The story details the fall and rise of Rudy Chapelle, an Auckland architect. He struggles with his job, his colleagues, his ex-wife, his children, his friends, his neighbours, and his parents. In short, he struggles. He is actually pretty annoying in many ways, quite precious and a bit self-obsessed. I could appreciate why his ex-wife was his ex-wife. But he’s not a bad guy really, and it’s good to see his slowly overcome himself despite himself. Many of the other characters in the book are very engaging and likeable though. And so is the setting — Auckland — but maybe just because I live there too.

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The Broken Book — Fiona Farrell

I love this book. Fiona Farrell started out writing a travel book about walking in different countries and places, but the Christchurch earthquakes of 2010-11 imposed themselves on the writing. As she says, “The quake sent a jagged tear right through my text.”

The result is a book of stories and observations from many years of living and walking in various places. But it’s shot through with stories, essays and poems about the Christchurch earthquakes, and earthquakes through history.

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The 10pm Question — Kate De Goldi

I don’t know how many books have been written about neurotic 12-year-olds, but I doubt many of them are as good as The 10pm Question. The central character, Frankie, is a portrait of a boy struggling with (he feels) the weight of the world on his shoulders. He’s so serious, yet still a kid and a very human character. Pretty much all the other characters are weird or colourful in their own way, but never too cartoonish (with the possible exception of the Aunties — but they are so likeable I don’t really mind).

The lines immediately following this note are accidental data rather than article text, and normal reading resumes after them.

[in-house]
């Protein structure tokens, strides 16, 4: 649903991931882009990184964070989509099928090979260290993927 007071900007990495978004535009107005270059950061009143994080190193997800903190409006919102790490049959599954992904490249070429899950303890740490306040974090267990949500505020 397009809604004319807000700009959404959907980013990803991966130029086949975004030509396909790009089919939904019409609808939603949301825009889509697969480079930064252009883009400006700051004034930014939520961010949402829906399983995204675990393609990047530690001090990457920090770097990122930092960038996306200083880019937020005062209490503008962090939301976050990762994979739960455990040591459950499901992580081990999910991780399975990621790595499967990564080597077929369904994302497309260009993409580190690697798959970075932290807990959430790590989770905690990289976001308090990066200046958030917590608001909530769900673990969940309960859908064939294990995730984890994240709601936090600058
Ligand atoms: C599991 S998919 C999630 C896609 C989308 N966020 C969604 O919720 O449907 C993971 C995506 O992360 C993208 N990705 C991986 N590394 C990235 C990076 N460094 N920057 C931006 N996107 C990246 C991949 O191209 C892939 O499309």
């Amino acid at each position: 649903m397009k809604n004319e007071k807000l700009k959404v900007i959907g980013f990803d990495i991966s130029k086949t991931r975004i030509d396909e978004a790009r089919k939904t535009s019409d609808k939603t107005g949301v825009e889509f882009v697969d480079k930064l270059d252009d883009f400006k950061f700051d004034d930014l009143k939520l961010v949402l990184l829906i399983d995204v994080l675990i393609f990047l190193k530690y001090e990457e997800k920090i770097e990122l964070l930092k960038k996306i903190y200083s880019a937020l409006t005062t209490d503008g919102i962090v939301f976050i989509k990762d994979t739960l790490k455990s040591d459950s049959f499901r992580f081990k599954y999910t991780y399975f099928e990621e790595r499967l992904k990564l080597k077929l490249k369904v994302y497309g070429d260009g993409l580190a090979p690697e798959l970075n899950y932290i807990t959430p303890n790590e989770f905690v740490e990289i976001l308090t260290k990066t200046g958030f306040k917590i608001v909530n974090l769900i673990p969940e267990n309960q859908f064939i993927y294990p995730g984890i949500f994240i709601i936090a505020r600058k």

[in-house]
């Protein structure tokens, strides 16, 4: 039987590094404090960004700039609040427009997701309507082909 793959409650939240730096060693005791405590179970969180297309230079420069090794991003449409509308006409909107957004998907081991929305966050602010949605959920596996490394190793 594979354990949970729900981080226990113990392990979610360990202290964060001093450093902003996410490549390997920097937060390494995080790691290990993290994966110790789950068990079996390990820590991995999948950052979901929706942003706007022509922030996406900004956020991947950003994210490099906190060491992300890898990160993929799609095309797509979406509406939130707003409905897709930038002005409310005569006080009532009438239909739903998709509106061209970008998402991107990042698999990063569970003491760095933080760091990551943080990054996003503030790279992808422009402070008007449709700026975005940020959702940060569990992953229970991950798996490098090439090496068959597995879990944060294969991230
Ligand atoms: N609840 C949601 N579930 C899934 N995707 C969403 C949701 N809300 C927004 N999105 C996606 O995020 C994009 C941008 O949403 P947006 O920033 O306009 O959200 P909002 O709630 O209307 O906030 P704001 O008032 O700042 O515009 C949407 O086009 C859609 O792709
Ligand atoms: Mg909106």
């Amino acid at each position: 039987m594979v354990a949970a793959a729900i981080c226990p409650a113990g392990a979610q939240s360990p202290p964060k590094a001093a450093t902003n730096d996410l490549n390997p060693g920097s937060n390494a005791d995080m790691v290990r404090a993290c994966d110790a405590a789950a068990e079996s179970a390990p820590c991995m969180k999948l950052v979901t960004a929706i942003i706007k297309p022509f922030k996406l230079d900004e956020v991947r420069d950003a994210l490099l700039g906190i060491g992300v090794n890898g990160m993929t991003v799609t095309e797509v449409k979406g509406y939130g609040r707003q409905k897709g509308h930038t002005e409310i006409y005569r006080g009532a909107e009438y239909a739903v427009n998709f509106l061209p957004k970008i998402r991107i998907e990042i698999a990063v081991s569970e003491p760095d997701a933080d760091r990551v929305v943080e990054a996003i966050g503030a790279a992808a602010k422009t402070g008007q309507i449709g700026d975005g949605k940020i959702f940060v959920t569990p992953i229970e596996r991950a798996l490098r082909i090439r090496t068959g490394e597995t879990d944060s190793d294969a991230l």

The book’s official site has a little essay written by the author, describing the ideas that went into the book and how it was written. Don’t read it until you’ve read the book though.

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The Lake — Anna Coddington

The Lake by Anna CoddingtonHere’s a set of simple, affecting songs, beautifully sung and sympathetically arranged. The overall theme is Love Gone Wrong, the traditional singer-songwriter preoccupation. But Anna Coddington turns it into something that sounds great — “beauty exploding from despair”, to use one of her own lines.

I was looking forward to buying this CD, since I enjoyed Anna Coddington’s performance a few months ago. Even though it’s been quite a long time since then, I still remember quite a few of the songs. The songs worked really well live, with Anna accompanying herself on guitar; the fuller production on the album adds another dimension without ever overwhelming the basic voice and guitar structure.